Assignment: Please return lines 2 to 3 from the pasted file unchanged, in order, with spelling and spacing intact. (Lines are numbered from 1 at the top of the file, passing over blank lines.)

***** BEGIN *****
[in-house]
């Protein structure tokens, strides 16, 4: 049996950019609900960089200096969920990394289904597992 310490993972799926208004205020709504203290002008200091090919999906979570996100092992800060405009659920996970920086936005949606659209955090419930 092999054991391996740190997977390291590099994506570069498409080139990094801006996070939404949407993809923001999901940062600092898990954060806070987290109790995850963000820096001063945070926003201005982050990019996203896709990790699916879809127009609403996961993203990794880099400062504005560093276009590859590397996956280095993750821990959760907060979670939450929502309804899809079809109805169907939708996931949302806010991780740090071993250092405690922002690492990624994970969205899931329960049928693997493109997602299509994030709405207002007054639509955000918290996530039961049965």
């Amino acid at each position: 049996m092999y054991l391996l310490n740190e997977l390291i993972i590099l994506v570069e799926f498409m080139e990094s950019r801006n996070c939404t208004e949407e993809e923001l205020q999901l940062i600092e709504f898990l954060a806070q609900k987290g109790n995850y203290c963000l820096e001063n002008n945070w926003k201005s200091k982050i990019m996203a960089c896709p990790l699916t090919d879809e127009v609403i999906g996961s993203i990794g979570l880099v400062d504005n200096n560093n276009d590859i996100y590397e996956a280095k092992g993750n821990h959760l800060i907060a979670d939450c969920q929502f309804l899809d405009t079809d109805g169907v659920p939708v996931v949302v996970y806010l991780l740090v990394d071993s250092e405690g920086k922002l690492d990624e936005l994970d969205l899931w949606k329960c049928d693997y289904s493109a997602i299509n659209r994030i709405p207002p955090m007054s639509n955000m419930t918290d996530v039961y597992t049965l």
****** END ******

């Protein structure tokens, strides 16, 4: 049996950019609900960089200096969920990394289904597992 310490993972799926208004205020709504203290002008200091090919999906979570996100092992800060405009659920996970920086936005949606659209955090419930 092999054991391996740190997977390291590099994506570069498409080139990094801006996070939404949407993809923001999901940062600092898990954060806070987290109790995850963000820096001063945070926003201005982050990019996203896709990790699916879809127009609403996961993203990794880099400062504005560093276009590859590397996956280095993750821990959760907060979670939450929502309804899809079809109805169907939708996931949302806010991780740090071993250092405690922002690492990624994970969205899931329960049928693997493109997602299509994030709405207002007054639509955000918290996530039961049965």
């Amino acid at each position: 049996m092999y054991l391996l310490n740190e997977l390291i993972i590099l994506v570069e799926f498409m080139e990094s950019r801006n996070c939404t208004e949407e993809e923001l205020q999901l940062i600092e709504f898990l954060a806070q609900k987290g109790n995850y203290c963000l820096e001063n002008n945070w926003k201005s200091k982050i990019m996203a960089c896709p990790l699916t090919d879809e127009v609403i999906g996961s993203i990794g979570l880099v400062d504005n200096n560093n276009d590859i996100y590397e996956a280095k092992g993750n821990h959760l800060i907060a979670d939450c969920q929502f309804l899809d405009t079809d109805g169907v659920p939708v996931v949302v996970y806010l991780l740090v990394d071993s250092e405690g920086k922002l690492d990624e936005l994970d969205l899931w949606k329960c049928d693997y289904s493109a997602i299509n659209r994030i709405p207002p955090m007054s639509n955000m419930t918290d996530v039961y597992t049965l």